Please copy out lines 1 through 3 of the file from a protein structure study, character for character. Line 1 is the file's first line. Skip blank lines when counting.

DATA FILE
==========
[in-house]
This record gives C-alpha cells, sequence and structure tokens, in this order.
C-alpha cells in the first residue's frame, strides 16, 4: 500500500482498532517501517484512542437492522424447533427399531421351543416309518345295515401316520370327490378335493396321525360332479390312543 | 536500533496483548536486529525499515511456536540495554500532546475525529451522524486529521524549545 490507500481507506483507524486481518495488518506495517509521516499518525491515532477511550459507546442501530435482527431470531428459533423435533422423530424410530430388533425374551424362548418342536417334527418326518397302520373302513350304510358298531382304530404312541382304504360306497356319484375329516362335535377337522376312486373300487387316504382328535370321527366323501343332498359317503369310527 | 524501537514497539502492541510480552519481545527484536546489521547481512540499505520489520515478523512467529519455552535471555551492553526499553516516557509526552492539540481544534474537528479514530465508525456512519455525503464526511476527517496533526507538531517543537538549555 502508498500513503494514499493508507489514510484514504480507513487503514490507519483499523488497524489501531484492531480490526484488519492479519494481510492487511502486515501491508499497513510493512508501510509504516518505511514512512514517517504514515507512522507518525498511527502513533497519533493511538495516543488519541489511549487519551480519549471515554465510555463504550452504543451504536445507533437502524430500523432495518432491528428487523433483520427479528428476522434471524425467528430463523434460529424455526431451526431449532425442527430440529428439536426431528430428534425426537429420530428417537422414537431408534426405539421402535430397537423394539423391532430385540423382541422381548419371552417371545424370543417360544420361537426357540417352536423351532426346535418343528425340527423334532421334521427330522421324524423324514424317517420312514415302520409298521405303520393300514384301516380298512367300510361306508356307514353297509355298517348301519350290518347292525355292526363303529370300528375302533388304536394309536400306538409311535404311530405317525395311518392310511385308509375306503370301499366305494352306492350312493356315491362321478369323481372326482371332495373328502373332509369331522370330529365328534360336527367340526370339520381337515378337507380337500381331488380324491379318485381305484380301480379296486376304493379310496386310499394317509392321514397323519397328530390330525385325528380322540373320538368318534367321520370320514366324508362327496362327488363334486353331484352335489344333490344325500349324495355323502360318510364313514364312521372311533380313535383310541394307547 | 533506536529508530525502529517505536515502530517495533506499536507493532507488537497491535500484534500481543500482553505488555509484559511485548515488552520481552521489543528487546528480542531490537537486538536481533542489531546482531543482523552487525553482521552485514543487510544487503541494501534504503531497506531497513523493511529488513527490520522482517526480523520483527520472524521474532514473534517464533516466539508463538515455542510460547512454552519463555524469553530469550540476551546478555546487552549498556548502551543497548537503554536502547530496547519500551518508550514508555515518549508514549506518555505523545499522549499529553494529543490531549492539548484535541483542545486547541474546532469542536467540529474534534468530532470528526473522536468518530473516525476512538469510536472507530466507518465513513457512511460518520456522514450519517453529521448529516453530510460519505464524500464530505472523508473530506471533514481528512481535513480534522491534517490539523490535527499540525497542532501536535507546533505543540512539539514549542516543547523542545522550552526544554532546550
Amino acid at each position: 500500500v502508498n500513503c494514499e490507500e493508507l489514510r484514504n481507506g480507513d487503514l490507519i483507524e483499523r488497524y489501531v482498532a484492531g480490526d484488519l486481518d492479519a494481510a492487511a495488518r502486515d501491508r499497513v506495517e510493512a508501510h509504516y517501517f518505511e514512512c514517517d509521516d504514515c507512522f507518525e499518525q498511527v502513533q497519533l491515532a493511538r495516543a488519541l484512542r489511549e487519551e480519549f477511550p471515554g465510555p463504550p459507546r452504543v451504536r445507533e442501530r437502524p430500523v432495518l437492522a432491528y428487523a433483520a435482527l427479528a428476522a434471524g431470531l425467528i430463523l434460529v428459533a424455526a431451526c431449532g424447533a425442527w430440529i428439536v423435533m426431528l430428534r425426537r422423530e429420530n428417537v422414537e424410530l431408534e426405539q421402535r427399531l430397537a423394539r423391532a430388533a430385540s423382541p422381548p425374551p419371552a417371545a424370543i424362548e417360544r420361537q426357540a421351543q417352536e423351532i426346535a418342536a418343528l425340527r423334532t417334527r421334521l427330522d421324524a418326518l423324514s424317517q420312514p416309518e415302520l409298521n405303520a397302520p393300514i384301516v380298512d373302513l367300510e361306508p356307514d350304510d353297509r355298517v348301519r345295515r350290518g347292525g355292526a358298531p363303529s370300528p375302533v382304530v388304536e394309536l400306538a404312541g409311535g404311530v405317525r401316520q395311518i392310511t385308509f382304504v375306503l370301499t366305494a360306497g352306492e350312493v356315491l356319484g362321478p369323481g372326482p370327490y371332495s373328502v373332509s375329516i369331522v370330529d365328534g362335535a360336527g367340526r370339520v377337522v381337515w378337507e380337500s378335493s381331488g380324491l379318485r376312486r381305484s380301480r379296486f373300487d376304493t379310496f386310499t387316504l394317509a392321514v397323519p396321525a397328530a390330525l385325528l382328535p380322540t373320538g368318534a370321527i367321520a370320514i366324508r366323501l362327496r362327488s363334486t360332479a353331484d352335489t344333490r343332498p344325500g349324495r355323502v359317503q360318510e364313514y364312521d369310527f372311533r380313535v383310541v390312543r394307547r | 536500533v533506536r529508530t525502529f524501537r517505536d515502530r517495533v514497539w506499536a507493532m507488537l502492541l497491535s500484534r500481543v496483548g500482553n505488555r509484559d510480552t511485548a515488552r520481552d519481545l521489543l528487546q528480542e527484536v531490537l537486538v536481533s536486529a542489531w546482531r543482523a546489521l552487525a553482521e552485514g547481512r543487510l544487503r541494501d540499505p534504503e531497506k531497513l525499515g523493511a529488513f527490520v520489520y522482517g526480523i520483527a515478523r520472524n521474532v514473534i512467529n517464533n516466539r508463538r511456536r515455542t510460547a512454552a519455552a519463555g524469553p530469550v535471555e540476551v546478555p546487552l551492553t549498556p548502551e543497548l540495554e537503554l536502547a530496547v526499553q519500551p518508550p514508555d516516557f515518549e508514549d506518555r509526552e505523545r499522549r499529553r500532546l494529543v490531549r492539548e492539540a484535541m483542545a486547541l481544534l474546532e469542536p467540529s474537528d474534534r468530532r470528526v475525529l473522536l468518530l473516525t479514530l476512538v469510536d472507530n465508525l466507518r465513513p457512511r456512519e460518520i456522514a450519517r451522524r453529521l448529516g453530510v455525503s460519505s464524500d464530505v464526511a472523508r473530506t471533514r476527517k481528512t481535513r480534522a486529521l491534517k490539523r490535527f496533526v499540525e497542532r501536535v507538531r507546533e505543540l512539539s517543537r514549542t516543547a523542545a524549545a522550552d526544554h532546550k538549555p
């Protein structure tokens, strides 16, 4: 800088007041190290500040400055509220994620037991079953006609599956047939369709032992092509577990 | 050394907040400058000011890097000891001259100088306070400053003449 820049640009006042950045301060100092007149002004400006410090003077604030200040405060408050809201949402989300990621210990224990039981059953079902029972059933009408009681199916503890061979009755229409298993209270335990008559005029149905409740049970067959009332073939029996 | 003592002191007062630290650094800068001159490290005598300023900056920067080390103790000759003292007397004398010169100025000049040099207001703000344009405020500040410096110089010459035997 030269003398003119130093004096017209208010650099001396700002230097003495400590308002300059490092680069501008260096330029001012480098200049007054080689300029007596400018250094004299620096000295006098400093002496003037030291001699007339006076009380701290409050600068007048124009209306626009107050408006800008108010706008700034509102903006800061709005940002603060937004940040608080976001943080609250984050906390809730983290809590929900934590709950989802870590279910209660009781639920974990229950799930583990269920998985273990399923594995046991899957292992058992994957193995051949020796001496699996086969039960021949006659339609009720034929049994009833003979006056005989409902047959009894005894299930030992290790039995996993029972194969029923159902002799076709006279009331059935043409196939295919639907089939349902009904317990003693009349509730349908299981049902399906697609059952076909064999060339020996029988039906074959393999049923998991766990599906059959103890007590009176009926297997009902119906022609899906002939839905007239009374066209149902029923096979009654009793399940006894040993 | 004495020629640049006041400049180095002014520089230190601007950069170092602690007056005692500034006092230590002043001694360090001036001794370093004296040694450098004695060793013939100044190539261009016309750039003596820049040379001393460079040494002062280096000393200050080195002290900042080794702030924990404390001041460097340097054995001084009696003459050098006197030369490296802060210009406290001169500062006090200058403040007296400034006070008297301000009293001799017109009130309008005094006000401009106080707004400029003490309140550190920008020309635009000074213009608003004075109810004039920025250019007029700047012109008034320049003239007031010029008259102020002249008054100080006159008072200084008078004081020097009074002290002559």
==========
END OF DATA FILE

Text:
[in-house]
This record gives C-alpha cells, sequence and structure tokens, in this order.
C-alpha cells in the first residue's frame, strides 16, 4: 500500500482498532517501517484512542437492522424447533427399531421351543416309518345295515401316520370327490378335493396321525360332479390312543 | 536500533496483548536486529525499515511456536540495554500532546475525529451522524486529521524549545 490507500481507506483507524486481518495488518506495517509521516499518525491515532477511550459507546442501530435482527431470531428459533423435533422423530424410530430388533425374551424362548418342536417334527418326518397302520373302513350304510358298531382304530404312541382304504360306497356319484375329516362335535377337522376312486373300487387316504382328535370321527366323501343332498359317503369310527 | 524501537514497539502492541510480552519481545527484536546489521547481512540499505520489520515478523512467529519455552535471555551492553526499553516516557509526552492539540481544534474537528479514530465508525456512519455525503464526511476527517496533526507538531517543537538549555 502508498500513503494514499493508507489514510484514504480507513487503514490507519483499523488497524489501531484492531480490526484488519492479519494481510492487511502486515501491508499497513510493512508501510509504516518505511514512512514517517504514515507512522507518525498511527502513533497519533493511538495516543488519541489511549487519551480519549471515554465510555463504550452504543451504536445507533437502524430500523432495518432491528428487523433483520427479528428476522434471524425467528430463523434460529424455526431451526431449532425442527430440529428439536426431528430428534425426537429420530428417537422414537431408534426405539421402535430397537423394539423391532430385540423382541422381548419371552417371545424370543417360544420361537426357540417352536423351532426346535418343528425340527423334532421334521427330522421324524423324514424317517420312514415302520409298521405303520393300514384301516380298512367300510361306508356307514353297509355298517348301519350290518347292525355292526363303529370300528375302533388304536394309536400306538409311535404311530405317525395311518392310511385308509375306503370301499366305494352306492350312493356315491362321478369323481372326482371332495373328502373332509369331522370330529365328534360336527367340526370339520381337515378337507380337500381331488380324491379318485381305484380301480379296486376304493379310496386310499394317509392321514397323519397328530390330525385325528380322540373320538368318534367321520370320514366324508362327496362327488363334486353331484352335489344333490344325500349324495355323502360318510364313514364312521372311533380313535383310541394307547 | 533506536529508530525502529517505536515502530517495533506499536507493532507488537497491535500484534500481543500482553505488555509484559511485548515488552520481552521489543528487546528480542531490537537486538536481533542489531546482531543482523552487525553482521552485514543487510544487503541494501534504503531497506531497513523493511529488513527490520522482517526480523520483527520472524521474532514473534517464533516466539508463538515455542510460547512454552519463555524469553530469550540476551546478555546487552549498556548502551543497548537503554536502547530496547519500551518508550514508555515518549508514549506518555505523545499522549499529553494529543490531549492539548484535541483542545486547541474546532469542536467540529474534534468530532470528526473522536468518530473516525476512538469510536472507530466507518465513513457512511460518520456522514450519517453529521448529516453530510460519505464524500464530505472523508473530506471533514481528512481535513480534522491534517490539523490535527499540525497542532501536535507546533505543540512539539514549542516543547523542545522550552526544554532546550